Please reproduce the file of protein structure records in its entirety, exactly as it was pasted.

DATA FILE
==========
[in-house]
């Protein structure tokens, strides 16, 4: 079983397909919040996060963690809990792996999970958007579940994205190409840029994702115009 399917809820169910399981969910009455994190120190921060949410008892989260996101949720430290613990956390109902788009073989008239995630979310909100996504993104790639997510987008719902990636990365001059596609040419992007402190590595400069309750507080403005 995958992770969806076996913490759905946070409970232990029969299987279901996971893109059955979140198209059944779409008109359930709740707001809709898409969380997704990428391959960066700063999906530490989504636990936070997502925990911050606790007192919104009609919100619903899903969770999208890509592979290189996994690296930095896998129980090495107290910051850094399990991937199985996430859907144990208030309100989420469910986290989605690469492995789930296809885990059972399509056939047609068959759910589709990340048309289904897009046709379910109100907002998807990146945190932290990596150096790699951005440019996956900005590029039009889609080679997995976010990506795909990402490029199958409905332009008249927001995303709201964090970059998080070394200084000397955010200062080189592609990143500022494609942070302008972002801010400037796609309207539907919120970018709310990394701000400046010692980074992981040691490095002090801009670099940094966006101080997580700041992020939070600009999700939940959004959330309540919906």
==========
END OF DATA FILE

[in-house]
């Protein structure tokens, strides 16, 4: 079983397909919040996060963690809990792996999970958007579940994205190409840029994702115009 399917809820169910399981969910009455994190120190921060949410008892989260996101949720430290613990956390109902788009073989008239995630979310909100996504993104790639997510987008719902990636990365001059596609040419992007402190590595400069309750507080403005 995958992770969806076996913490759905946070409970232990029969299987279901996971893109059955979140198209059944779409008109359930709740707001809709898409969380997704990428391959960066700063999906530490989504636990936070997502925990911050606790007192919104009609919100619903899903969770999208890509592979290189996994690296930095896998129980090495107290910051850094399990991937199985996430859907144990208030309100989420469910986290989605690469492995789930296809885990059972399509056939047609068959759910589709990340048309289904897009046709379910109100907002998807990146945190932290990596150096790699951005440019996956900005590029039009889609080679997995976010990506795909990402490029199958409905332009008249927001995303709201964090970059998080070394200084000397955010200062080189592609990143500022494609942070302008972002801010400037796609309207539907919120970018709310990394701000400046010692980074992981040691490095002090801009670099940094966006101080997580700041992020939070600009999700939940959004959330309540919906």